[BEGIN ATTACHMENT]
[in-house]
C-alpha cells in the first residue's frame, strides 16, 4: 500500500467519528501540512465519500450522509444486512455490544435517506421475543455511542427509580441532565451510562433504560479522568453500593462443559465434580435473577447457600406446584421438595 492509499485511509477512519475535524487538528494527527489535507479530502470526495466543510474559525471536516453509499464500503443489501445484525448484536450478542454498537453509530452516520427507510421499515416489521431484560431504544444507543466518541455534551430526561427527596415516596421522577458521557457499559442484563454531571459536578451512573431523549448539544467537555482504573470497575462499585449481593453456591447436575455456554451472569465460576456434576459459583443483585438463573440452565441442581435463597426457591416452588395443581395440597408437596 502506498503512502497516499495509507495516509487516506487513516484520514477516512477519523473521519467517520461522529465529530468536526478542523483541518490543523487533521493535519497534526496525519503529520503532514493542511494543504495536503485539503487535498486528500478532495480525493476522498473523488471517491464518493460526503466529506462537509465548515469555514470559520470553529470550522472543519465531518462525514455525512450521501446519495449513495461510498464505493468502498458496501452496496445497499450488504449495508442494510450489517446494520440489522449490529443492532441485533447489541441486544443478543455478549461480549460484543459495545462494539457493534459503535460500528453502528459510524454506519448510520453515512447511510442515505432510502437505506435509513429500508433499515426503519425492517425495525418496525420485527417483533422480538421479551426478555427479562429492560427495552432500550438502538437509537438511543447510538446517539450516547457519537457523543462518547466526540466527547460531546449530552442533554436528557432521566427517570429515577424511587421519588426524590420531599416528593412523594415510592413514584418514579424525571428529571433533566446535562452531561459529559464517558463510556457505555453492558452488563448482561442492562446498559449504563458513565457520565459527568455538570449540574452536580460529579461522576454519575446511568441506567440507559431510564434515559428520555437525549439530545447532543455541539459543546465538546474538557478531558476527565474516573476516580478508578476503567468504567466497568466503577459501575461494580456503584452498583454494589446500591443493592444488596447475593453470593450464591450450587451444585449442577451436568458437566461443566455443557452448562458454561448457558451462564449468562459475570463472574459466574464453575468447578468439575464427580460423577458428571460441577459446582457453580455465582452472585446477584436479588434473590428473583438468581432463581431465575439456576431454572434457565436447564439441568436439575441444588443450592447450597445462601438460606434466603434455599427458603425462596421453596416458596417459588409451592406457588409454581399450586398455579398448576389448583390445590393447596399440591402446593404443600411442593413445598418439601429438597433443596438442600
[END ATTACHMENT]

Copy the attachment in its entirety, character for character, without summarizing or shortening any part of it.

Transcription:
[in-house]
C-alpha cells in the first residue's frame, strides 16, 4: 500500500467519528501540512465519500450522509444486512455490544435517506421475543455511542427509580441532565451510562433504560479522568453500593462443559465434580435473577447457600406446584421438595 492509499485511509477512519475535524487538528494527527489535507479530502470526495466543510474559525471536516453509499464500503443489501445484525448484536450478542454498537453509530452516520427507510421499515416489521431484560431504544444507543466518541455534551430526561427527596415516596421522577458521557457499559442484563454531571459536578451512573431523549448539544467537555482504573470497575462499585449481593453456591447436575455456554451472569465460576456434576459459583443483585438463573440452565441442581435463597426457591416452588395443581395440597408437596 502506498503512502497516499495509507495516509487516506487513516484520514477516512477519523473521519467517520461522529465529530468536526478542523483541518490543523487533521493535519497534526496525519503529520503532514493542511494543504495536503485539503487535498486528500478532495480525493476522498473523488471517491464518493460526503466529506462537509465548515469555514470559520470553529470550522472543519465531518462525514455525512450521501446519495449513495461510498464505493468502498458496501452496496445497499450488504449495508442494510450489517446494520440489522449490529443492532441485533447489541441486544443478543455478549461480549460484543459495545462494539457493534459503535460500528453502528459510524454506519448510520453515512447511510442515505432510502437505506435509513429500508433499515426503519425492517425495525418496525420485527417483533422480538421479551426478555427479562429492560427495552432500550438502538437509537438511543447510538446517539450516547457519537457523543462518547466526540466527547460531546449530552442533554436528557432521566427517570429515577424511587421519588426524590420531599416528593412523594415510592413514584418514579424525571428529571433533566446535562452531561459529559464517558463510556457505555453492558452488563448482561442492562446498559449504563458513565457520565459527568455538570449540574452536580460529579461522576454519575446511568441506567440507559431510564434515559428520555437525549439530545447532543455541539459543546465538546474538557478531558476527565474516573476516580478508578476503567468504567466497568466503577459501575461494580456503584452498583454494589446500591443493592444488596447475593453470593450464591450450587451444585449442577451436568458437566461443566455443557452448562458454561448457558451462564449468562459475570463472574459466574464453575468447578468439575464427580460423577458428571460441577459446582457453580455465582452472585446477584436479588434473590428473583438468581432463581431465575439456576431454572434457565436447564439441568436439575441444588443450592447450597445462601438460606434466603434455599427458603425462596421453596416458596417459588409451592406457588409454581399450586398455579398448576389448583390445590393447596399440591402446593404443600411442593413445598418439601429438597433443596438442600